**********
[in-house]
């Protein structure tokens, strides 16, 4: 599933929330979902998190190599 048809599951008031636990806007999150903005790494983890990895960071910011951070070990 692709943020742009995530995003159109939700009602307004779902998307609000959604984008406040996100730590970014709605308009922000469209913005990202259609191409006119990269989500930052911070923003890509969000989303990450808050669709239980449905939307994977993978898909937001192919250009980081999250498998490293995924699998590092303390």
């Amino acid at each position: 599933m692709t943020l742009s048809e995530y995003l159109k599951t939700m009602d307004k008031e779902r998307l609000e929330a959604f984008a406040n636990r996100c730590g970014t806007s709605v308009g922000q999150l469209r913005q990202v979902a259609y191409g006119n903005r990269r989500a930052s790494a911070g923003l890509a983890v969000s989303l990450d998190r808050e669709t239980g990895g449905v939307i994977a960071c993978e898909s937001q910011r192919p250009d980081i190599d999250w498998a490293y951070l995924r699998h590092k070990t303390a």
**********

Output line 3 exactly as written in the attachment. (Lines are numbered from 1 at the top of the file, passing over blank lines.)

């Amino acid at each position: 599933m692709t943020l742009s048809e995530y995003l159109k599951t939700m009602d307004k008031e779902r998307l609000e929330a959604f984008a406040n636990r996100c730590g970014t806007s709605v308009g922000q999150l469209r913005q990202v979902a259609y191409g006119n903005r990269r989500a930052s790494a911070g923003l890509a983890v969000s989303l990450d998190r808050e669709t239980g990895g449905v939307i994977a960071c993978e898909s937001q910011r192919p250009d980081i190599d999250w498998a490293y951070l995924r699998h590092k070990t303390a």